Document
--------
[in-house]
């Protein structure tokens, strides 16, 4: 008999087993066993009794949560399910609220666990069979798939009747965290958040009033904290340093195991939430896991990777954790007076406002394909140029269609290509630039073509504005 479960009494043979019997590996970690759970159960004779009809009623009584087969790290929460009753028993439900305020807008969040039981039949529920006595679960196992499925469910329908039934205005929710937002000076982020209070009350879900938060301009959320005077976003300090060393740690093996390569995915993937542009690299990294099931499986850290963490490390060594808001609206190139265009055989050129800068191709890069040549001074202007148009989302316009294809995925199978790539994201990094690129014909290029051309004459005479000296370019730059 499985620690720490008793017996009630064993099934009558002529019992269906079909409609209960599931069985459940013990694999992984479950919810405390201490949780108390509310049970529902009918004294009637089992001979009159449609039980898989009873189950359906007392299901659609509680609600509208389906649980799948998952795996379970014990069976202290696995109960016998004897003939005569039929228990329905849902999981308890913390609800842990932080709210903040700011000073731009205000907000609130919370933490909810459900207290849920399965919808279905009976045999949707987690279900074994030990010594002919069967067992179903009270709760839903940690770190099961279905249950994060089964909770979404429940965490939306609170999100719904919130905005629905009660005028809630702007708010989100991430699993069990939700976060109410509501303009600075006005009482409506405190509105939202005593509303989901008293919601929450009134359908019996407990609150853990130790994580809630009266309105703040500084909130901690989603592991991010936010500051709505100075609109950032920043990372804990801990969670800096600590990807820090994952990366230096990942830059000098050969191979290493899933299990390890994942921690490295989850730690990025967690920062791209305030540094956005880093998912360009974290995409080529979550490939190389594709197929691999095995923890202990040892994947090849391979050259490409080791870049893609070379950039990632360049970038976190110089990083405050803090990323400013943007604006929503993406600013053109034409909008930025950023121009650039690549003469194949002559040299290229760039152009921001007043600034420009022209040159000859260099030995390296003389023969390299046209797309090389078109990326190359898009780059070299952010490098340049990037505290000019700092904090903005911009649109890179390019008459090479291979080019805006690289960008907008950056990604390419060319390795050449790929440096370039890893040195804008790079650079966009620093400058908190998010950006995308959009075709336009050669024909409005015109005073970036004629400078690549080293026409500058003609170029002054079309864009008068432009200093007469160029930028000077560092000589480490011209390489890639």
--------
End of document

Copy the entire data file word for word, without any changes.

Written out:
[in-house]
């Protein structure tokens, strides 16, 4: 008999087993066993009794949560399910609220666990069979798939009747965290958040009033904290340093195991939430896991990777954790007076406002394909140029269609290509630039073509504005 479960009494043979019997590996970690759970159960004779009809009623009584087969790290929460009753028993439900305020807008969040039981039949529920006595679960196992499925469910329908039934205005929710937002000076982020209070009350879900938060301009959320005077976003300090060393740690093996390569995915993937542009690299990294099931499986850290963490490390060594808001609206190139265009055989050129800068191709890069040549001074202007148009989302316009294809995925199978790539994201990094690129014909290029051309004459005479000296370019730059 499985620690720490008793017996009630064993099934009558002529019992269906079909409609209960599931069985459940013990694999992984479950919810405390201490949780108390509310049970529902009918004294009637089992001979009159449609039980898989009873189950359906007392299901659609509680609600509208389906649980799948998952795996379970014990069976202290696995109960016998004897003939005569039929228990329905849902999981308890913390609800842990932080709210903040700011000073731009205000907000609130919370933490909810459900207290849920399965919808279905009976045999949707987690279900074994030990010594002919069967067992179903009270709760839903940690770190099961279905249950994060089964909770979404429940965490939306609170999100719904919130905005629905009660005028809630702007708010989100991430699993069990939700976060109410509501303009600075006005009482409506405190509105939202005593509303989901008293919601929450009134359908019996407990609150853990130790994580809630009266309105703040500084909130901690989603592991991010936010500051709505100075609109950032920043990372804990801990969670800096600590990807820090994952990366230096990942830059000098050969191979290493899933299990390890994942921690490295989850730690990025967690920062791209305030540094956005880093998912360009974290995409080529979550490939190389594709197929691999095995923890202990040892994947090849391979050259490409080791870049893609070379950039990632360049970038976190110089990083405050803090990323400013943007604006929503993406600013053109034409909008930025950023121009650039690549003469194949002559040299290229760039152009921001007043600034420009022209040159000859260099030995390296003389023969390299046209797309090389078109990326190359898009780059070299952010490098340049990037505290000019700092904090903005911009649109890179390019008459090479291979080019805006690289960008907008950056990604390419060319390795050449790929440096370039890893040195804008790079650079966009620093400058908190998010950006995308959009075709336009050669024909409005015109005073970036004629400078690549080293026409500058003609170029002054079309864009008068432009200093007469160029930028000077560092000589480490011209390489890639």